Have I Overreacted To All The Coaching Change On The Seahawks?

If you haven’t seen it yet, go ahead and take a gander at what I wrote yesterday.  A lot of doom and gloom and whatnot.  Anyway, I got a GREAT comment from someone named Justin that I thought I’d respond to.  I’m not here to be a Hot Taek factory, and I really hate it when recency bias creeps into my arguments and gets me to overreact to something that’s not really that big of a deal, so I thought I’d take a step back and consider Justin’s argument.

I do stand behind the crux of my argument yesterday, in that it’s never a great sign when a head coach makes wholesale coordinator changes, and you could argue that the Seahawks fired three coordinators, considering Tom Cable’s influence over the offense.  We’re in a period of transition with the Seahawks, there’s no doubt about it.  Some of the stars of those championship teams are aging out, or injuring themselves out, and will need to be replaced.  While it’s not impossible for this team to hit rock bottom in 2018, it’s just as possible that they find the right pieces to fill in and get this team back to the playoffs.  We could be looking at one 9-7 blip on the radar, and nothing would make me happier.

I like a lot of what Justin has to say.  I agree that Russell Wilson is in the Top 5 for me among quarterbacks in this league.  And we all know he has another level to his game; we’ve seen it during the second half of 2015.  He obviously can’t do it alone, though, and is going to need some help from his O-Line and running game.  But, that’s obvious to anyone.  Even Tom Brady looks pretty fucking mediocre in those rare instances where the Patriots have a struggling O-Line; the difference is they seem to know how to push the right buttons and right the ship before too long.

I also agree that we probably have a Top 15/Top 10 defense as it is.  That part of it is never going to get TOO bad, because Pete Carroll is too good of a defensive mind.  My biggest concern is that the injury bug tends to be random, and the Seahawks were pretty well battered in 2016, then followed that up by arguably being MORE battered in 2017.  That, to me, shows signs of age.  And, considering the core on this defense is so deep and has been together for so long, that’s A LOT of holes that need filling, not to mention a lot of depth that needs replenishing around that core.

It’s too early to know what that’s going to look like.  We don’t know, for instance, if Avril or Kam will make miraculous recoveries and try to play again.  Forgetting the cap situation for a moment, assuming we get those guys back, they’re still one awkward hit away from being done for good.  Then, there’s Michael Bennett, who ALWAYS seems to be slowed by one nagging thing or another.  A foot, a quad, a pec, an ankle.  I still say he’s someone who needs to be on the field way less than he is to remain effective.  There’s more snaps you have to replace.  Earl Thomas made a nice recovery in 2017, as I assume Richard Sherman will in 2018, but again:  guys getting older.  Guys more susceptible to these debilitating injuries.  And, I haven’t mentioned guys like Bobby Wagner or K.J. Wright, because they’re almost always pretty healthy.  But, before he went down, Sherm had never missed a game, and I don’t know if Earl missed much time either.  It just takes one hit, or one bad step and then a bunch of others that eventually wear you down until whatever’s ailing you just SNAPS.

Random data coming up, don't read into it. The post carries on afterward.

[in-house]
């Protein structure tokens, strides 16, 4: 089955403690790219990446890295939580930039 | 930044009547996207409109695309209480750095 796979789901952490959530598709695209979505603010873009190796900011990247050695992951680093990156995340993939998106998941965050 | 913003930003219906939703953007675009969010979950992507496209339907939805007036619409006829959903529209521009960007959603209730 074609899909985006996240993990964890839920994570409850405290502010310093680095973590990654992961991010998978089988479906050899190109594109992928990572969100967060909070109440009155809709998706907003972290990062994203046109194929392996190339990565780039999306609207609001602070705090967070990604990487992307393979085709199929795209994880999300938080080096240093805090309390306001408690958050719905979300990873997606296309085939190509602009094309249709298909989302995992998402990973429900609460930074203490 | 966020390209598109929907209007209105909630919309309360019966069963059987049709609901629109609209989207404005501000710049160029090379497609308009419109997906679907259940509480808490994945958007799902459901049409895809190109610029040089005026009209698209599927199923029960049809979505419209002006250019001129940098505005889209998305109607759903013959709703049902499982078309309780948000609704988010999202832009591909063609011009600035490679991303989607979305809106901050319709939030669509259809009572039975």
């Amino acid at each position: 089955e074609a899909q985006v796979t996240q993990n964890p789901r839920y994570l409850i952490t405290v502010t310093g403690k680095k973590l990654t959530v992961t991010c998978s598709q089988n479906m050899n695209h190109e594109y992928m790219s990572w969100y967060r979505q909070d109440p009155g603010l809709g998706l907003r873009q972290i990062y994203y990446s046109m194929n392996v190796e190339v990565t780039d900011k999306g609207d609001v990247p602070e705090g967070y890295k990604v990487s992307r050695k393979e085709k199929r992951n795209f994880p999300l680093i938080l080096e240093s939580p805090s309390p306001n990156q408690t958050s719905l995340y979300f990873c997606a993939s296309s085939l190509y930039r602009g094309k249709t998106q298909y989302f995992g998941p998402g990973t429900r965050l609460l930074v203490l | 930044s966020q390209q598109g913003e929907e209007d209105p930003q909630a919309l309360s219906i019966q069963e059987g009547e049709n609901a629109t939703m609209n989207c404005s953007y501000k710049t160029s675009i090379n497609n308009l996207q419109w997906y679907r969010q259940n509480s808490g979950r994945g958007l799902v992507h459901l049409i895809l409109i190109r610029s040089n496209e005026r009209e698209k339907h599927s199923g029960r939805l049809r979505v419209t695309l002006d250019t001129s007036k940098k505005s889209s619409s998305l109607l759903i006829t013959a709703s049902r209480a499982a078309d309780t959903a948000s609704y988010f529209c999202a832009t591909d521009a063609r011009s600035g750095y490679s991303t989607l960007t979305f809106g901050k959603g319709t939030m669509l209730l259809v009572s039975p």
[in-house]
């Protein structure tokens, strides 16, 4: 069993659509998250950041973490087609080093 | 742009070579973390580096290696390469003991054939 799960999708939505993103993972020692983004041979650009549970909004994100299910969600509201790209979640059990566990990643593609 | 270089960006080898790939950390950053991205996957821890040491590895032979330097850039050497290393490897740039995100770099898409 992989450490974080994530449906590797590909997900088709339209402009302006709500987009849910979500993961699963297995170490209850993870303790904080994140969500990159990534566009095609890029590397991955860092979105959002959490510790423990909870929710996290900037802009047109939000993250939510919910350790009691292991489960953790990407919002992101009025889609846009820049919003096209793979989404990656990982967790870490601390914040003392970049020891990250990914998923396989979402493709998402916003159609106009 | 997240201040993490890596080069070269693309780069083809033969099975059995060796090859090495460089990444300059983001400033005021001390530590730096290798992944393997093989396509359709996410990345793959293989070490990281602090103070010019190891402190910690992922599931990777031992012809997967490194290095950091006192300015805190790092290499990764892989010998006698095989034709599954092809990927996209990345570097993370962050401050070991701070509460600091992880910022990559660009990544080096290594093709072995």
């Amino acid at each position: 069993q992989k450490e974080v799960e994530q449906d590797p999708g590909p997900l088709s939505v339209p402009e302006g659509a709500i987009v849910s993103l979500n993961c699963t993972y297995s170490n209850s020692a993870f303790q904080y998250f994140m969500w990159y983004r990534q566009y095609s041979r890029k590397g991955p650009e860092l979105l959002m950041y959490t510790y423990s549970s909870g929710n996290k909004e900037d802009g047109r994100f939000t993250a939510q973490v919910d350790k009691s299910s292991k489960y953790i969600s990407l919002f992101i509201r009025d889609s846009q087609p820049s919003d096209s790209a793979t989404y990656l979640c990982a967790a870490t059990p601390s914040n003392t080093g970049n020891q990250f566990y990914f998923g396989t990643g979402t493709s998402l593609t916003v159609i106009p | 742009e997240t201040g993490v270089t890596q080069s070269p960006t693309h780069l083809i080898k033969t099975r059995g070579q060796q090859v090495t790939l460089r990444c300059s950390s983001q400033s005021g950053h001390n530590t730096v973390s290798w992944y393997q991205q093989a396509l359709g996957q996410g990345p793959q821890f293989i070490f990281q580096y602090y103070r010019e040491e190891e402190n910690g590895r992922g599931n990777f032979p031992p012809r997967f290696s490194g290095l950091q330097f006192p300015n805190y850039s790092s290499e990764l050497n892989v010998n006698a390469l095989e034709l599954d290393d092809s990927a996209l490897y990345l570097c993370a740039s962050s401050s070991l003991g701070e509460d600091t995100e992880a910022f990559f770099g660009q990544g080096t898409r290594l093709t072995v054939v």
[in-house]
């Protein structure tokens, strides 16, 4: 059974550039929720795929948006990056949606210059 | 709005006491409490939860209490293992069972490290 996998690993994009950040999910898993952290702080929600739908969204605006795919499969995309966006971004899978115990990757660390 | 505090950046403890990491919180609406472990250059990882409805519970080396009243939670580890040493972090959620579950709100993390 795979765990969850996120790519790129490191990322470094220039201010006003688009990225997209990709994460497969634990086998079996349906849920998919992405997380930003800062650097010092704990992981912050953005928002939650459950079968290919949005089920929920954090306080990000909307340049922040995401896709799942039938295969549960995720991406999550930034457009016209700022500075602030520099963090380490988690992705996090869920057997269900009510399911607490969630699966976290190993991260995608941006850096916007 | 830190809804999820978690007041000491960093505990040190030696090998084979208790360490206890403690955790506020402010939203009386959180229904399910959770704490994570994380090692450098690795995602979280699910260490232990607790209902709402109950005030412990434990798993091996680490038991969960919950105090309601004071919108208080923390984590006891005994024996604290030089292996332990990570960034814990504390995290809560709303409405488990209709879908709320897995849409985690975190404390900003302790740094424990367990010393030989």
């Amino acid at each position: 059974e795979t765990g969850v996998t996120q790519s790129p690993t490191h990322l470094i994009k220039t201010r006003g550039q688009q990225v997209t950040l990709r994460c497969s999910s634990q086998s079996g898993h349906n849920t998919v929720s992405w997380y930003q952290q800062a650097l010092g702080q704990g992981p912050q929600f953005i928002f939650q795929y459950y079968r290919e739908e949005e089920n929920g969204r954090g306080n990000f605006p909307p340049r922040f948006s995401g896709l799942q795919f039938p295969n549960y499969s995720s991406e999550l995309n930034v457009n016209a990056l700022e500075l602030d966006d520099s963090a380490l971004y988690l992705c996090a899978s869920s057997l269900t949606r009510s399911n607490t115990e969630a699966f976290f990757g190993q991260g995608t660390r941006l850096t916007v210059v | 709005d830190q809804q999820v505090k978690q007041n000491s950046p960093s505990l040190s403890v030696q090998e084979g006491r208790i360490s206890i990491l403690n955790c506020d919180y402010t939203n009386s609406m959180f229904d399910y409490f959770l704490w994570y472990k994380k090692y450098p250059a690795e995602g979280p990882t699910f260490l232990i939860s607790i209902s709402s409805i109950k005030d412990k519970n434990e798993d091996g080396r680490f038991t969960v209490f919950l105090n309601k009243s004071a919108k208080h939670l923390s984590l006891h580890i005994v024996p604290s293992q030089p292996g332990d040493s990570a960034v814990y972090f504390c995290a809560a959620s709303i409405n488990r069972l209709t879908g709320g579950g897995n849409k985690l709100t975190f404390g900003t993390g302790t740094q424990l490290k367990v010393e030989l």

So, let’s take a step back and look on the bright side:  who do we have on defense that we like?  That we can count on in major roles going forward?

Frank Clark, obviously, heads that list for me, and feels like a guy this team should prioritize with a big extension.  Dion Jordan is another guy I’ll be happy to see return, and in a meatier role than he had in 2017.  Should he prove to be effective, he’s a guy I wouldn’t mind seeing around semi-long term.  Naz Jones really flashed as a rookie.  He looks like a guy who could play every down and be an effective interior rusher (I just hope he’s not another of these injury-prone guys, what with him missing the last few weeks of the regular season).  Jarran Reed is another impressive interior lineman who feels more like a Brandon Mebane type (which is NOT a bad thing) and is someone I hope to have around for a long time.  So, that’s four guys, not counting Bennett (who I still think will probably be back in 2018).  I don’t expect Sheldon Richardson back, and who the fuck knows about Malik McDowell, but either way, the D-Line could use some work.  And some better injury luck.